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U2                 LECTURES AND ESSAYS

way, In order that a thing may have the same

name at different times.    Afterwards I get the

more   definite  belief   that   certain   particular

qualities, like Weight, have nothing to^io with

the time of day; and subsequently I find thai

weight has nothing to do with the           of the

stone, but only with the quantity of It,    The

uniformity which we assume, then, is not that

vague one that we started with, but a

and corrected uniformity.    I might go on to

suppose, for example, that the weight of the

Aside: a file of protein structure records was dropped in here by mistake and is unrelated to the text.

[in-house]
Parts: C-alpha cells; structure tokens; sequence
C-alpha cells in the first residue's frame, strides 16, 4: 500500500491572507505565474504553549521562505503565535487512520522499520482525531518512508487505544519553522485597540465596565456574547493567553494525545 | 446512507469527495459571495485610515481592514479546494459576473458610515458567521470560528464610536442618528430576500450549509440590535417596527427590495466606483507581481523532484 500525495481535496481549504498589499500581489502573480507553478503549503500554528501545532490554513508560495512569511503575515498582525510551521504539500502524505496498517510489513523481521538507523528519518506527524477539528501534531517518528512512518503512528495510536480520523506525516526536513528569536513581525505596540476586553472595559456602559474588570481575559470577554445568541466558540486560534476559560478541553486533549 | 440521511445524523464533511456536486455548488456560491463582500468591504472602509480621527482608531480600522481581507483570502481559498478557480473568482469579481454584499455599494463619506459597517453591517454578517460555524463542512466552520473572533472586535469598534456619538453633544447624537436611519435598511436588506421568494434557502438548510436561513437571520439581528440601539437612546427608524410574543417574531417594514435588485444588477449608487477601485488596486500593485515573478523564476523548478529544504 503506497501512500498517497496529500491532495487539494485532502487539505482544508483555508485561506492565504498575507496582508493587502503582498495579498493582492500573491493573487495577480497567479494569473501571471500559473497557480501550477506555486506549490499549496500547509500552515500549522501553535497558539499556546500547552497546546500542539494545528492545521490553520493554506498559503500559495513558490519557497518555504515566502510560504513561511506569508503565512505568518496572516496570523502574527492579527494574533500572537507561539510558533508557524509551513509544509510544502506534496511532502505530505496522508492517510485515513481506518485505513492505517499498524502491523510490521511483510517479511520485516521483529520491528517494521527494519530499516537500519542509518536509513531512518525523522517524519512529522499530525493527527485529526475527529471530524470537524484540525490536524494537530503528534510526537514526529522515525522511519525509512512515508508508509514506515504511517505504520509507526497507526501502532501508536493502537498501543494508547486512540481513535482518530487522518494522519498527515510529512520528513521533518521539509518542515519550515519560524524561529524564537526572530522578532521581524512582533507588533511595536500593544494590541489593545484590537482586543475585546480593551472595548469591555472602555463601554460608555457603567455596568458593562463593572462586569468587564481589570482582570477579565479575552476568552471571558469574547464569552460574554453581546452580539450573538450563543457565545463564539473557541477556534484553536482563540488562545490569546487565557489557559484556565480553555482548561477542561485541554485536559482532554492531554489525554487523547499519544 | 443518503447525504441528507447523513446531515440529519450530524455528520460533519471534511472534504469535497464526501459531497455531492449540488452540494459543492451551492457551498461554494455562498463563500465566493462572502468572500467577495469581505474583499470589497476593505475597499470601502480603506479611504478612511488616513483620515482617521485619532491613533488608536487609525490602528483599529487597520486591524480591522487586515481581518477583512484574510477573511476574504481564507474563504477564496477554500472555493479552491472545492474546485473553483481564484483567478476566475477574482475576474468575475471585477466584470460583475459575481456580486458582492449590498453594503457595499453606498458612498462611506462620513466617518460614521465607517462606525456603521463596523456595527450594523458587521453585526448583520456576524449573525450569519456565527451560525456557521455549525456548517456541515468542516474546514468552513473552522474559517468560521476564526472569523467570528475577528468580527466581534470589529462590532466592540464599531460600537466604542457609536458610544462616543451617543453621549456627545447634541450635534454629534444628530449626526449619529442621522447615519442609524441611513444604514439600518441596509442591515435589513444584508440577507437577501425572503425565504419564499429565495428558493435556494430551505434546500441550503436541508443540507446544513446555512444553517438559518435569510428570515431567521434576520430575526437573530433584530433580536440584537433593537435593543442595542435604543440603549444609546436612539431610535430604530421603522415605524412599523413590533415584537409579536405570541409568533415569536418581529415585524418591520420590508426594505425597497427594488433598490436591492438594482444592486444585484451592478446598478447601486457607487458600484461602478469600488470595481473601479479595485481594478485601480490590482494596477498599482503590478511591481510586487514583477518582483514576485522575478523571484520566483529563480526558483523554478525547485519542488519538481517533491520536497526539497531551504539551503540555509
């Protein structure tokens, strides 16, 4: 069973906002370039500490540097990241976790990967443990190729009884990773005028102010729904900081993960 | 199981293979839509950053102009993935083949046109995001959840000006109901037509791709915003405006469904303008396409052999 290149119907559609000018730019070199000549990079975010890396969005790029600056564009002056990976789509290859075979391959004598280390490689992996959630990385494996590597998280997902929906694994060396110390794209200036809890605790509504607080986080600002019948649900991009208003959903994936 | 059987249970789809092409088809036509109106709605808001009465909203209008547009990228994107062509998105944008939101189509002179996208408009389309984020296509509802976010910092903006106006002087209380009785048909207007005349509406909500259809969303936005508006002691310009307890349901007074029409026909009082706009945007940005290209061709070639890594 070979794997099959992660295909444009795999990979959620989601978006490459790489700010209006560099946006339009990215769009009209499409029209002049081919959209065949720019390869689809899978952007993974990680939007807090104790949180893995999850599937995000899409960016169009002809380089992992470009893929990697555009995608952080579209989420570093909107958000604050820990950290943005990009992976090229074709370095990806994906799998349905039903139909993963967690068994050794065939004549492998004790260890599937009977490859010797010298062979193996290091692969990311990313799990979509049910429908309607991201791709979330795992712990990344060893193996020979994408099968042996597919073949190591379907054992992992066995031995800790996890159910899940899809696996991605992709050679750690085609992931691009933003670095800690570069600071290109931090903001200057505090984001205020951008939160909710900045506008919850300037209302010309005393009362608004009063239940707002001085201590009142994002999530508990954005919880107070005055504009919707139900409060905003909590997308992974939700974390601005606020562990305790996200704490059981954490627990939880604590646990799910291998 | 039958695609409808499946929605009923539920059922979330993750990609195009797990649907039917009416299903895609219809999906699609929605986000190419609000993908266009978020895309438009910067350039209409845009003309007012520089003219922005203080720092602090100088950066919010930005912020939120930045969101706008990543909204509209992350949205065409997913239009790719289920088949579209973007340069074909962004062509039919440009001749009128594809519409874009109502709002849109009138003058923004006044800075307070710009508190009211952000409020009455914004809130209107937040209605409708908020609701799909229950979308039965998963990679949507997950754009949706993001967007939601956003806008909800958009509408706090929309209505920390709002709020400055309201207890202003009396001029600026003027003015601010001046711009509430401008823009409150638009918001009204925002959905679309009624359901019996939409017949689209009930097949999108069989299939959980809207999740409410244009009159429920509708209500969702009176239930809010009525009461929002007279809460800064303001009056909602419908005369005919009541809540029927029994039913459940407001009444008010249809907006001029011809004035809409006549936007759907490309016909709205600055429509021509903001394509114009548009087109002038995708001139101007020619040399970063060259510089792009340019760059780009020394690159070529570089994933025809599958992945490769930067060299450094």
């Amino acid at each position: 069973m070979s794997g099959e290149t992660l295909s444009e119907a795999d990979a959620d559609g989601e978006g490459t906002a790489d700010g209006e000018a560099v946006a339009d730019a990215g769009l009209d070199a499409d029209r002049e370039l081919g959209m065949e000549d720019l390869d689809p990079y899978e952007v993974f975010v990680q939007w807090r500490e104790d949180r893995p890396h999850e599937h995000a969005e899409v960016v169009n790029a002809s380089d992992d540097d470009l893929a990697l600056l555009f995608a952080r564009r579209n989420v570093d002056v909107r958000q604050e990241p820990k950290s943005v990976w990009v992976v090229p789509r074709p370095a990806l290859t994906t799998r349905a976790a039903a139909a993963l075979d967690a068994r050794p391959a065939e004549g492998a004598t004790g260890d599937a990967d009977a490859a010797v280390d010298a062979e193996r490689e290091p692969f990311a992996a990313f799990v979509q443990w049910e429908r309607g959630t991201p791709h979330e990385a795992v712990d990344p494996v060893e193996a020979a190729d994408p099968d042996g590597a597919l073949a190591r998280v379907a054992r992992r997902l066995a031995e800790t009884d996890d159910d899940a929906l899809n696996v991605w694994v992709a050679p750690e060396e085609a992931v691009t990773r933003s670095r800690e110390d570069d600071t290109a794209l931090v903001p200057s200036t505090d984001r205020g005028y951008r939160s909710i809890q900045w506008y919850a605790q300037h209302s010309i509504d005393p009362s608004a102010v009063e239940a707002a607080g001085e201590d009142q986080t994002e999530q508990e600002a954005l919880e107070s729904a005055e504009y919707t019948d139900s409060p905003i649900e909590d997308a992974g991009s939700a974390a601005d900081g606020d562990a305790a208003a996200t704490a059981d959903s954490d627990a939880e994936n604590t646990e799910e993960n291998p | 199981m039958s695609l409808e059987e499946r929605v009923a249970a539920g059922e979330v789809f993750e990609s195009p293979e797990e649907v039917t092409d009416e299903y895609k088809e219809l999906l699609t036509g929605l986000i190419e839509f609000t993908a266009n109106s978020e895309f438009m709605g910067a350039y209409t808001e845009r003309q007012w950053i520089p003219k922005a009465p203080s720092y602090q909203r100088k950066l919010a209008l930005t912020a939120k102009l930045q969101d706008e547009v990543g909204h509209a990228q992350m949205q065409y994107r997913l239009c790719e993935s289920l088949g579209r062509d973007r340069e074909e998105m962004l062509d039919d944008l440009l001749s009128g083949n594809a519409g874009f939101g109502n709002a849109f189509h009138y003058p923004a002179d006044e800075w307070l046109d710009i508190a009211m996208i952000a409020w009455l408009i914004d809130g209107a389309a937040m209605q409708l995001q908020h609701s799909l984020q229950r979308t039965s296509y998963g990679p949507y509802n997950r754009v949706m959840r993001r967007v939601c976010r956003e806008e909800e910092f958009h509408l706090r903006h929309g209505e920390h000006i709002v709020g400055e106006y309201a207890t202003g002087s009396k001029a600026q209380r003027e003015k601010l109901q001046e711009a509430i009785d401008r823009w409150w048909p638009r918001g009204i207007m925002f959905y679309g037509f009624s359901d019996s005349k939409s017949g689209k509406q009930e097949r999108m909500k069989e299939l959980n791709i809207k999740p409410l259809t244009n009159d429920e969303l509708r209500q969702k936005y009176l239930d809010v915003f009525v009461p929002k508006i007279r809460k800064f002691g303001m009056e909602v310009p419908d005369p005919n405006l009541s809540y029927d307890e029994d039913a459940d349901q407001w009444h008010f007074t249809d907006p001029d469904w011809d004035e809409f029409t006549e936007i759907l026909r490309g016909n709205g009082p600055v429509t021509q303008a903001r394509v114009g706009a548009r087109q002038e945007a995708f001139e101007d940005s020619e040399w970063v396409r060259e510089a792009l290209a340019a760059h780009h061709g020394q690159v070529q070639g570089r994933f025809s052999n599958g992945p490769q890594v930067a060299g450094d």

stone had nothing to do with the

it was; and a great deal might be said for this

supposition.     It- would, however, have  to  be

corrected when it was found  that the

varies slightly In different latitudes.     On the

other hand, I should find  that 'this

was just the same for my stone as for a

of iron or wood;   that it had nothing to do

with the kind of matter.    And so I             lie

led to the conclusion that all matter is

and that the weight of it depends only on its

quantity and its position relative to the

You  see here that  I go on arriving at

elusions always of this form ;   that

circumstance or quality has nothing to do with

some other 'circumstance or quality,    I

by assuming that it is independent of

thing; I end by finding that it is

of some definite things.    That is, I            by